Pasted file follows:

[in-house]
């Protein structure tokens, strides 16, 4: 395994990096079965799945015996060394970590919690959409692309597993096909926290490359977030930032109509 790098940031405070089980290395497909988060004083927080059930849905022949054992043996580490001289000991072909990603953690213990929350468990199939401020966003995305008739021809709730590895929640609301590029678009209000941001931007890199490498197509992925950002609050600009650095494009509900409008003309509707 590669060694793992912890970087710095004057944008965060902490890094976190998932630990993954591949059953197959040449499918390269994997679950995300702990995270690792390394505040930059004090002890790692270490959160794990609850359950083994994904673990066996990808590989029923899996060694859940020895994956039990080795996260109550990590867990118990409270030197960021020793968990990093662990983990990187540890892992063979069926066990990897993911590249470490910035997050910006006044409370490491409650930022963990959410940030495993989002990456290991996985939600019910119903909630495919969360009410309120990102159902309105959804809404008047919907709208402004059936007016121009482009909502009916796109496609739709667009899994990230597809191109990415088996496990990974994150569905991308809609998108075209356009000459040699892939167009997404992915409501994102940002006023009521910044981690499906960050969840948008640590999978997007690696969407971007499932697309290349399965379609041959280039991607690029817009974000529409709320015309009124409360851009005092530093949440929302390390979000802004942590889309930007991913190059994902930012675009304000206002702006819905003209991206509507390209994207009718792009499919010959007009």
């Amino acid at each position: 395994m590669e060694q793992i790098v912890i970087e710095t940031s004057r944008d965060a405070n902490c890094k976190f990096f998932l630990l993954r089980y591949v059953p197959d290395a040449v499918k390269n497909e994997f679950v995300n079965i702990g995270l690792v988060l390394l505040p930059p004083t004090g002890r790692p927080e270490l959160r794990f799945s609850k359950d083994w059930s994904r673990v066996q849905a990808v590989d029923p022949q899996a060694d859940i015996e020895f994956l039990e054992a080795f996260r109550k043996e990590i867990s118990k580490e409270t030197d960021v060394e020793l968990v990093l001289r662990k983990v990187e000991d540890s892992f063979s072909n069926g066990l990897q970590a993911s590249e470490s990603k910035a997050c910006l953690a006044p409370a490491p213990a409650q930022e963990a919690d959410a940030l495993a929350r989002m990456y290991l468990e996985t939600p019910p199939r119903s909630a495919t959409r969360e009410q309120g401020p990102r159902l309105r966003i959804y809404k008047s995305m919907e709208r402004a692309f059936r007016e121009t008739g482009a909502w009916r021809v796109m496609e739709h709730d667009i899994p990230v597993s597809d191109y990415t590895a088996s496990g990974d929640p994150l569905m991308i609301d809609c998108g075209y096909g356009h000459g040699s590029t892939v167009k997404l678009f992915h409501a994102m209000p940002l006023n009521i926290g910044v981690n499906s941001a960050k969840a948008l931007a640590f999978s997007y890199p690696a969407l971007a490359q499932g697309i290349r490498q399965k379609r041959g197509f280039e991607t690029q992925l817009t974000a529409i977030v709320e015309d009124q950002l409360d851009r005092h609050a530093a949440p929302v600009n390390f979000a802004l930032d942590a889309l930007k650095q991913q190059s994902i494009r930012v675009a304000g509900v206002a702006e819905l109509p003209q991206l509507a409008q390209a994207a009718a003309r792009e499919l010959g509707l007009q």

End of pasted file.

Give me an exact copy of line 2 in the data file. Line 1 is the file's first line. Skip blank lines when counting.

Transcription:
């Protein structure tokens, strides 16, 4: 395994990096079965799945015996060394970590919690959409692309597993096909926290490359977030930032109509 790098940031405070089980290395497909988060004083927080059930849905022949054992043996580490001289000991072909990603953690213990929350468990199939401020966003995305008739021809709730590895929640609301590029678009209000941001931007890199490498197509992925950002609050600009650095494009509900409008003309509707 590669060694793992912890970087710095004057944008965060902490890094976190998932630990993954591949059953197959040449499918390269994997679950995300702990995270690792390394505040930059004090002890790692270490959160794990609850359950083994994904673990066996990808590989029923899996060694859940020895994956039990080795996260109550990590867990118990409270030197960021020793968990990093662990983990990187540890892992063979069926066990990897993911590249470490910035997050910006006044409370490491409650930022963990959410940030495993989002990456290991996985939600019910119903909630495919969360009410309120990102159902309105959804809404008047919907709208402004059936007016121009482009909502009916796109496609739709667009899994990230597809191109990415088996496990990974994150569905991308809609998108075209356009000459040699892939167009997404992915409501994102940002006023009521910044981690499906960050969840948008640590999978997007690696969407971007499932697309290349399965379609041959280039991607690029817009974000529409709320015309009124409360851009005092530093949440929302390390979000802004942590889309930007991913190059994902930012675009304000206002702006819905003209991206509507390209994207009718792009499919010959007009």